“Words carry small oceans on their backs,” or so novelist Lidia Yuknavitch said, and what is that other quote…words are kingdoms? Quotes aside, words have power, and I’d like to share some of my recent favorites…
That earthy smell after a heavy rain, following months of dry sun—not sure how to capture it? That liminal, precious scent is called petrichor. A “pleasant smell that frequently accompanies the first rain after a long period of warm, dry weather,” “petrichor” is rooted in the Greek word petra, meaning “stone,” as well as ichõr, the fluid that ran through the veins of the ancient Greek gods.
Drapetomania, now recognized as an element of scientific racism, was the “mental illness” explaining enslaved people’s tendency to escape captivity. Coined in 1851 by American physician Samuel Cartwright, it’s rooted in the Greek words drapetes, “a runaway,” and mania, categorized as a delusional, euphoric state. The “cure” was the removal of both large toes. Clearly what’s crazy is the cultural rationalization of violent retribution, to an appropriate human response to captivity and degradation.
When you shut your eyes, or press your head into the pillow and see traveling bands or streaks of light, colors, and shapes beneath your lids—these are phosphenes. Defined as “a ring or spot of light produced by pressure on the eyeball or direct stimulation of the visual system other than by light,” this word is also formed from the Greek words phõs, meaning “light,” and phainein, meaning “to show.”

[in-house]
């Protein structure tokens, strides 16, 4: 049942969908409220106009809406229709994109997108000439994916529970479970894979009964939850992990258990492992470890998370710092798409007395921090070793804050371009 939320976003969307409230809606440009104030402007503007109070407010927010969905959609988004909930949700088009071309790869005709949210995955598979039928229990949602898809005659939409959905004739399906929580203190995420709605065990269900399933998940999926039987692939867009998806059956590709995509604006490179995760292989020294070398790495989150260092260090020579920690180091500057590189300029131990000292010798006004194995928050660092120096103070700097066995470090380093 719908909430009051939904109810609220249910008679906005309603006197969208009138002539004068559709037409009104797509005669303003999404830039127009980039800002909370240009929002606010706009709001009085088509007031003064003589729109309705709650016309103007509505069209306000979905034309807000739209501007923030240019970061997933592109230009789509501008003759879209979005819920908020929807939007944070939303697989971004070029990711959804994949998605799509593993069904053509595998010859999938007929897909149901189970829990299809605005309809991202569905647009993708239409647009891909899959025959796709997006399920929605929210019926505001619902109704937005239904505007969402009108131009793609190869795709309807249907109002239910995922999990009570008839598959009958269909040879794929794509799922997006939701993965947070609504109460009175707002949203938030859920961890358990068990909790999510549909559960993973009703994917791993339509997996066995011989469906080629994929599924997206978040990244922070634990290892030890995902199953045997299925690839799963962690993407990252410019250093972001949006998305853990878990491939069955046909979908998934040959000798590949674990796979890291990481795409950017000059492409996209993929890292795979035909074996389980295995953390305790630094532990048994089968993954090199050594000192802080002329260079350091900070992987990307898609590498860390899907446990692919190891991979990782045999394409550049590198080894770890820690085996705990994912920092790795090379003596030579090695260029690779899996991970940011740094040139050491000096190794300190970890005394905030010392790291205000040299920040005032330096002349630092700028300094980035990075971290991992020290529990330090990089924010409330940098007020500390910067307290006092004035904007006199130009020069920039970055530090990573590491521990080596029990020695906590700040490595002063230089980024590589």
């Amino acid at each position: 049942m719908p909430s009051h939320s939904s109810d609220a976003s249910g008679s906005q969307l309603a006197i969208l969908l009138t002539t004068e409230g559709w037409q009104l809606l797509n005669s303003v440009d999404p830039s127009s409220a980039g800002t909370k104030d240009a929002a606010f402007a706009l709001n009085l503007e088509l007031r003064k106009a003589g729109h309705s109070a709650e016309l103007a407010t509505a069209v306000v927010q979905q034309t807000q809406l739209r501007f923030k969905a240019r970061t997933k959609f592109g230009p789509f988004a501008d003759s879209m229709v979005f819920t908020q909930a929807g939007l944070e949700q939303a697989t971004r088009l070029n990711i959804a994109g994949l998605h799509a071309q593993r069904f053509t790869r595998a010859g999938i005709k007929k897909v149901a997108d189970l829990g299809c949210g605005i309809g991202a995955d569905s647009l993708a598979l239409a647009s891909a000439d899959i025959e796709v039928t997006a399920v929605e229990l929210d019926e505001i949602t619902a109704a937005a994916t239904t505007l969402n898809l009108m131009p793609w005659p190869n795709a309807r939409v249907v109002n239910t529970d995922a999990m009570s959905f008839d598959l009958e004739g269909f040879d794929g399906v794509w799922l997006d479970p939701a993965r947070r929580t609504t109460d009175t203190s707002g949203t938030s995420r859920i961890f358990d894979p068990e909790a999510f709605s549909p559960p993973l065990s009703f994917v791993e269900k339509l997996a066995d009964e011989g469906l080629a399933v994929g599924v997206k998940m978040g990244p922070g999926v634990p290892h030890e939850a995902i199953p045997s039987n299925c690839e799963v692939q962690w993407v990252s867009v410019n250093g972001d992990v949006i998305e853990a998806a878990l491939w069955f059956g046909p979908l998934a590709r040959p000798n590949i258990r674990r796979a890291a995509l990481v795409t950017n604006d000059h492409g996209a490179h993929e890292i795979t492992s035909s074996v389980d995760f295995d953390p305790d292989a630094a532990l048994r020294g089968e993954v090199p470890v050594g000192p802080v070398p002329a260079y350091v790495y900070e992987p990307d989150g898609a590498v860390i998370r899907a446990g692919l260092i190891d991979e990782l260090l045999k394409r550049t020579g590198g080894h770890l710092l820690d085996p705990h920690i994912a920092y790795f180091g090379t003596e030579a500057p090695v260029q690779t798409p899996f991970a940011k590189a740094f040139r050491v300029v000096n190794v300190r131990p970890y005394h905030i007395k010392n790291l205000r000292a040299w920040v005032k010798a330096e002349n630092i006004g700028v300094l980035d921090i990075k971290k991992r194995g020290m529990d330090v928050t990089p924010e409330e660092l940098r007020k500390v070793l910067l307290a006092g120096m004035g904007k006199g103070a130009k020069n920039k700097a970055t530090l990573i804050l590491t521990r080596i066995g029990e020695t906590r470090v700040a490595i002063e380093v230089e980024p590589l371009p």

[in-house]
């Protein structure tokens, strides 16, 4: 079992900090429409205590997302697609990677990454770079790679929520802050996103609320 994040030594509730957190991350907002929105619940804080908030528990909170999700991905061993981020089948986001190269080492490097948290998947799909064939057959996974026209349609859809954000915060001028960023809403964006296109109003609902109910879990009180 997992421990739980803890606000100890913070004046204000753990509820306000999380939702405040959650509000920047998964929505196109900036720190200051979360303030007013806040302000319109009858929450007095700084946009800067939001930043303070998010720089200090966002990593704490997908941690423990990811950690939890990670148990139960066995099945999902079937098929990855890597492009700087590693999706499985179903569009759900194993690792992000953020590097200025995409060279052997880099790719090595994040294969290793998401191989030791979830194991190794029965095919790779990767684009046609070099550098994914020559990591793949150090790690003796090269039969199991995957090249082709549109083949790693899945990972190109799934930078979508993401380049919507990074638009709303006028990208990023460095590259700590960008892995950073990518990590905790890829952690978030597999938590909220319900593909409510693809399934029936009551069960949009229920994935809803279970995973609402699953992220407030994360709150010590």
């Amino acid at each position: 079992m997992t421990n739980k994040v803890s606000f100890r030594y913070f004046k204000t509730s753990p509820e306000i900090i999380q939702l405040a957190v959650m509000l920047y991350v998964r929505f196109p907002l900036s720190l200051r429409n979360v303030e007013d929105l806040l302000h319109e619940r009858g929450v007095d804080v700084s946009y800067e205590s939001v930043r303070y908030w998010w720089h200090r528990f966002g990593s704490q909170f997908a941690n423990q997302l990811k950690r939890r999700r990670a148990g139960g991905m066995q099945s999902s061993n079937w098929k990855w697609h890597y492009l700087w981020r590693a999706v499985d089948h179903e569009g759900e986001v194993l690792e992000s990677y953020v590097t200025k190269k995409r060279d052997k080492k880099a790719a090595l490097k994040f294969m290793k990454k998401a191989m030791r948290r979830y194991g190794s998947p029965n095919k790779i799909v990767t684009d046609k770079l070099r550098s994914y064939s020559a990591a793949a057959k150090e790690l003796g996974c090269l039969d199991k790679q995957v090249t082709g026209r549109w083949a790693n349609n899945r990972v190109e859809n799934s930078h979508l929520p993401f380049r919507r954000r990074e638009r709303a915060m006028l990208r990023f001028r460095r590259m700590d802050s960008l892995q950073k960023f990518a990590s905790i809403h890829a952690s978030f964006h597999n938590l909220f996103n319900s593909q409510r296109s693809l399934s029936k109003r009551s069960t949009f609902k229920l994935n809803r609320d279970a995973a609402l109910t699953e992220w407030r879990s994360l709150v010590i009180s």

Trypophobia is an aversion to the sight of irregular patterns or clusters of small holes, or bumps, according to Wikipedia. Not medically recognized as a mental disorder or by the Diagnostic and Statistical Manual of Mental Disorders and coined in 2005, it’s understanding is shallow. As trypophobia shapes mirror the shapes of disease, does this so-called aversion have an evolutionary explanation? Researchers aren’t sure yet.
When you can’t find the words to describe how you’re feeling—there’s a word for that: alexithymia. It’s a psychiatric term coining a personality component when a person is disabled from identifying and expressing their thoughts and feelings. It’s a relatively new word, coming about in the 1970s and derived from the Greek word, Lexis, meaning “speech.”
The compulsion to dance in order to overcome melancholy or hurt: tarantism. Once believed to be the result of a certain tarantula bite, it was commonly used in Italy in the 16th and 17th centuries. Once known as the dancing illness, the term has since expanded to mean dancing to fend off melancholy.
Who doesn’t love a good word? A good word is like an amazingly good meal, it surprises me every time, leaves me oddly happy, and, on occasion, makes my heart speed up. Is there a word for that? Hopefully.
Cited definitions sourced from Google and Wikipedia (Greek and Latin).
By Josephine Wallace